Listening To the Concerns of Student Teachers In Malaysia During Teaching Practice

Australian Journal of Teacher Education 04/2011; DOI: 10.14221/ajte.2011v36n3.2
Source: OAI

ABSTRACT This study examined the concerns and experiences of Malaysian student teachers during their practicum. The 14 student teachers who volunteered were asked to maintain a reflective journal throughout their practicum to document their teaching concerns and confidence to teach. Eighteen derived concerns were identified and placed into four main themes: (a) classroom management and student discipline; (b) institutional and personal adjustment; (c) classroom teaching; and (d) student learning. Specific comments were sought to provide citations that represented their concerns. This paper has intended to draw attention to the underlying reasons given by student teachers about their concerns prior to and during the practicum in order to integrate areas of concern into future management and development of teacher education. The value of the study was in the pursuit of using student teachers’ own capacity to self-assess and appraise their circumstances as a research area in teaching; and showed how the understanding of learning to teach could be enriched through their own selfawareness of the circumstances surrounding them.

Download full-text


Available from: Pauline Swee Choo Goh, Dec 17, 2014
  • Source
    • "Including such opportunities in teacher education programs may develop and improve reflective thinking among inexprienced teachers. A great amount of research have been done on the reflective thinking of pre-service teachers (Van Manen, 1977; Lee, 2005; Hua, 2007; Jansen and Spitzer, 2009; Rodman, 2010; Goh, 2011; Gurol, 2011). However, little has been known about the differences between experienced and inexperienced teachers' reflective thinking. "
    [Show abstract] [Hide abstract]
    ABSTRACT: Observation, communication, team working, judgment, and decision making skills are important reflective thinking skills for teachers. The main purpose of the present paper is to identify the ways of improving teachers’ reflective thinking skills. To achieve this goal reflective thinking skills between experienced and inexperienced teachers are compared in different levels of reflective thinking. The Profile of Reflective Thinking Attributes (PRTA) Instrument and Reflective Thinking Attributes (RTA) Instrument are introduced to identify teachers’ reflective thinking levels.
    Procedia - Social and Behavioral Sciences 08/2014; 141. DOI:10.1016/j.sbspro.2014.05.111
  • Source
    • "Critical informants have been raising a number of relevant issues on teacher education of Malaysia and one of the concerns is the components of the teacher clinical experience. Ong et al. (2004) (as cited in Goh and Matthews, 2011) asserted that the pressure felt from the teacher clinical experience hampered preservice teachers from positively engaging in theory and practice. They also stated that most pre-service teachers are overwhelmed by supervision, workload other than teaching, pedagogical and content knowledge during their teacher clinical experience. "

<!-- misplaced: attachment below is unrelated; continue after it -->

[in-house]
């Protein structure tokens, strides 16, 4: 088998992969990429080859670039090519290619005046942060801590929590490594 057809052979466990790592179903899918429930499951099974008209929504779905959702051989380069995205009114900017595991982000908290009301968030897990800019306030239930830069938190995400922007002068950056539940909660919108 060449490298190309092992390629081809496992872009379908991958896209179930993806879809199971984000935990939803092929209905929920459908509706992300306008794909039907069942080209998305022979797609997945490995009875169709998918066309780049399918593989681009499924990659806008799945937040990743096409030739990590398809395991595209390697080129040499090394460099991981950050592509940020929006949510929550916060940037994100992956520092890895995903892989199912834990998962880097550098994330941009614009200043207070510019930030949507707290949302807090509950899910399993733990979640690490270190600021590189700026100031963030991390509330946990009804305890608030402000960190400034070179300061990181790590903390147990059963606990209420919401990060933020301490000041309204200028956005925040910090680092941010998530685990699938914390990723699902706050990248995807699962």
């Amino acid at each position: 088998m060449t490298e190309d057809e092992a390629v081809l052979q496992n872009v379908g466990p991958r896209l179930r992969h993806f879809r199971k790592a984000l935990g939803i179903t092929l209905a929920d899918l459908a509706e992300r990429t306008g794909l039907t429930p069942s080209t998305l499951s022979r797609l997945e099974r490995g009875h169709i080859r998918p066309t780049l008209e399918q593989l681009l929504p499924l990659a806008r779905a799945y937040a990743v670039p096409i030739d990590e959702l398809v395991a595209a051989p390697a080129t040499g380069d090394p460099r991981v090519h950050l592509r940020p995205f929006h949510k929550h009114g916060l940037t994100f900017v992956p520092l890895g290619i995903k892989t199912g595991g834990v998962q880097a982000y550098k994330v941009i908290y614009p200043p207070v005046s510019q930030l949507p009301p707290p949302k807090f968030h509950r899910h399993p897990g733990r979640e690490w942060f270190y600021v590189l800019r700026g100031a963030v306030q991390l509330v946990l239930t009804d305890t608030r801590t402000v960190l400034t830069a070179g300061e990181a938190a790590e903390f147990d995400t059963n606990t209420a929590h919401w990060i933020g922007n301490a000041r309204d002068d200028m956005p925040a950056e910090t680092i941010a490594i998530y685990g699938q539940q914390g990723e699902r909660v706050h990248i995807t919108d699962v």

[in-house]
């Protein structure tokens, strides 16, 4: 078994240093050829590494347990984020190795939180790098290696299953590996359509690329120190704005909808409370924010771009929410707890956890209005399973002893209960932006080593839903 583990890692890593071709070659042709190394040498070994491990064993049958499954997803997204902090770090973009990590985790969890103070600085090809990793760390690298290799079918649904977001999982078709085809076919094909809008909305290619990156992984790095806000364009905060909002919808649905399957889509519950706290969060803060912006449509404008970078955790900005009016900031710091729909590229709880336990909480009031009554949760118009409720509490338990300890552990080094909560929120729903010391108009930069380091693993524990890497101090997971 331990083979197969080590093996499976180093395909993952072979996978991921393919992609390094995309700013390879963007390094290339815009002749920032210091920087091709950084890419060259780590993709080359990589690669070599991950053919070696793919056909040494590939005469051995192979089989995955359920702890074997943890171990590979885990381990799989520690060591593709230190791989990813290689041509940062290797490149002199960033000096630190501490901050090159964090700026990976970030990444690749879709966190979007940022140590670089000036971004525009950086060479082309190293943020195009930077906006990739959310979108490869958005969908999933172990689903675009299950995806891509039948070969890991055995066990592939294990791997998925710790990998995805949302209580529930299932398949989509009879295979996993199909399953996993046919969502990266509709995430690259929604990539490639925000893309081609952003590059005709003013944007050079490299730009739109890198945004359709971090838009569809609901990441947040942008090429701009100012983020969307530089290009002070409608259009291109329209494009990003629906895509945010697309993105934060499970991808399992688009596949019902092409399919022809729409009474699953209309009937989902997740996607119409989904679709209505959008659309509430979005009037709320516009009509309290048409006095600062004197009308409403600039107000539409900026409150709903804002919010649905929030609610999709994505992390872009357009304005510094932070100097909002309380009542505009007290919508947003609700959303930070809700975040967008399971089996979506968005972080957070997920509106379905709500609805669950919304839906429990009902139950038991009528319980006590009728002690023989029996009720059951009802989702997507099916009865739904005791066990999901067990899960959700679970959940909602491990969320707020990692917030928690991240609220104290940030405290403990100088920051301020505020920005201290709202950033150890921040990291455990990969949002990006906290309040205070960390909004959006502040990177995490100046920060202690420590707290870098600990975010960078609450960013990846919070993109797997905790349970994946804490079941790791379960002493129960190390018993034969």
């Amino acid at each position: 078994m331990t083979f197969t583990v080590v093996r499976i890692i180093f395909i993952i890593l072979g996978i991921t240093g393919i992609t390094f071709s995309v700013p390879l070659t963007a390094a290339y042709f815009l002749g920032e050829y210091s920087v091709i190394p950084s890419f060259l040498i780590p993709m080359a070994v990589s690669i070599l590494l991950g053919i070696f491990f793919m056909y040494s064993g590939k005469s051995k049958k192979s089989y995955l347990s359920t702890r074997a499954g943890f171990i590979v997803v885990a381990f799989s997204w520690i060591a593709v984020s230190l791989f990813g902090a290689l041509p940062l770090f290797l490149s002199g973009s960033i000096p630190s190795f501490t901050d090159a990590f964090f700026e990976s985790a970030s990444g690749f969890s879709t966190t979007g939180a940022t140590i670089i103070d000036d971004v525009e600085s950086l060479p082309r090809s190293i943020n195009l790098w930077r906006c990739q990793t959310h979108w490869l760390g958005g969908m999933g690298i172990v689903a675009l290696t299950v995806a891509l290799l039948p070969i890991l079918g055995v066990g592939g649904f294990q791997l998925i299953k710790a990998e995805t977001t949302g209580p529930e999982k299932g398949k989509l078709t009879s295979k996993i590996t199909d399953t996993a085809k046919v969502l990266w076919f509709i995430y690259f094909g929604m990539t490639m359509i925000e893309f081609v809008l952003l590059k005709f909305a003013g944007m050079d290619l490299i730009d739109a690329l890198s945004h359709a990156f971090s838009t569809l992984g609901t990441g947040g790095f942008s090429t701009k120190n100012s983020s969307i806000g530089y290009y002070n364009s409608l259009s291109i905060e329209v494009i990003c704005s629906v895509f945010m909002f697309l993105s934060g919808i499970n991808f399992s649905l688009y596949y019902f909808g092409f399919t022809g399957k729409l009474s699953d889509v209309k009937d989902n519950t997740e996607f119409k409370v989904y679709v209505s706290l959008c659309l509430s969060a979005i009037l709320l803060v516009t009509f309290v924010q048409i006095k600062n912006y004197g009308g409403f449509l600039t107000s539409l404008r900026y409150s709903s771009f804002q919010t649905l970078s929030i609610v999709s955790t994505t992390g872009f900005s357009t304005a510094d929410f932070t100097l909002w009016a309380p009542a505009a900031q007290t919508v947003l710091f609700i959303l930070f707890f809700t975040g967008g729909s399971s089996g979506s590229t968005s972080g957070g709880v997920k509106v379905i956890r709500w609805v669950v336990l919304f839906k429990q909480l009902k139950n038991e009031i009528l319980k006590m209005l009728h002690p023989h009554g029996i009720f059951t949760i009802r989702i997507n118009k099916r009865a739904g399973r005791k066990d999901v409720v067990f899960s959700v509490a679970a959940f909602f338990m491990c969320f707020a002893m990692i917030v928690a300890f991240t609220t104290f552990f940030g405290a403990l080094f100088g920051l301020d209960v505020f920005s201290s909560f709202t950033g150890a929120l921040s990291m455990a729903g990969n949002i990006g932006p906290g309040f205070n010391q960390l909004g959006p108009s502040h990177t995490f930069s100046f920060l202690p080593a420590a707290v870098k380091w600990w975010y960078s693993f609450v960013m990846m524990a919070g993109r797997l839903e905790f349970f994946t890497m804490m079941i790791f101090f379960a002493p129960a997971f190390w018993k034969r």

[Show abstract] [Hide abstract]
    ABSTRACT: This study was conducted to compare and discuss the teacher clinical experience structure offered by the Sultan Idris Education University (UPSI) and the chosen universities from Singapore, Hong Kong, Canada, United States of America, United Kingdom, and Australia. This comparative analysis is carried out using a qualitative approach which will focus on the purposes, duration, timing and phases or components of the teacher clinical experience offered by the UPSI and the chosen universities. This analysis has identified that the time allocation for the teacher clinical experience of the UPSI was too short; the timing for pre-service teachers to undergo teacher clinical experience was inappropriate, and the phases or components of teacher clinical experience adopted was insufficient. This paper will suggest a new teacher clinical experience structure and provide implications that can be learnt by the UPSI from other universities abroad to enhance its existing teacher clinical experience.
  • Source
    • "With some exceptions as highlighted above (Faizah 2008; Goh and Matthews 2011; Rahman et al. 2011), most studies investigating pre-service perceptions on classroom management are located in Western countries (such as Australia, Canada, Norway, England and the USA). Identifying those classroom management strategies that Malaysian pre-service teachers employ, and those they do not, can inform the development of courses at Malaysian teacher education institutions. "
    [Show abstract] [Hide abstract]
    ABSTRACT: The purpose of this paper was to investigate Malaysian primary pre-service teachers’ perceptions of students’ disruptive behaviour and their self-reported strategies to prevent and to manage such behaviours. Results indicate that Malaysian pre-service teachers understand disruptive behaviours to be those that disrupt the learning and teaching process. They identified the cause of student disruptive behaviour as factors residing within the individual student. Pre-service teachers here reported preventative strategies in terms of changing teaching strategies and threats to use punishment. When addressing students’ disruptive behaviour, pre-service teachers reported that they would use one-to-one counselling with students and remove tokens or hold back rewards. A discussion regarding the implications for teacher education institutions and future research concludes this paper.
    Asia Pacific Education Review 09/2013; 14(3). DOI:10.1007/s12564-013-9268-7 · 0.47 Impact Factor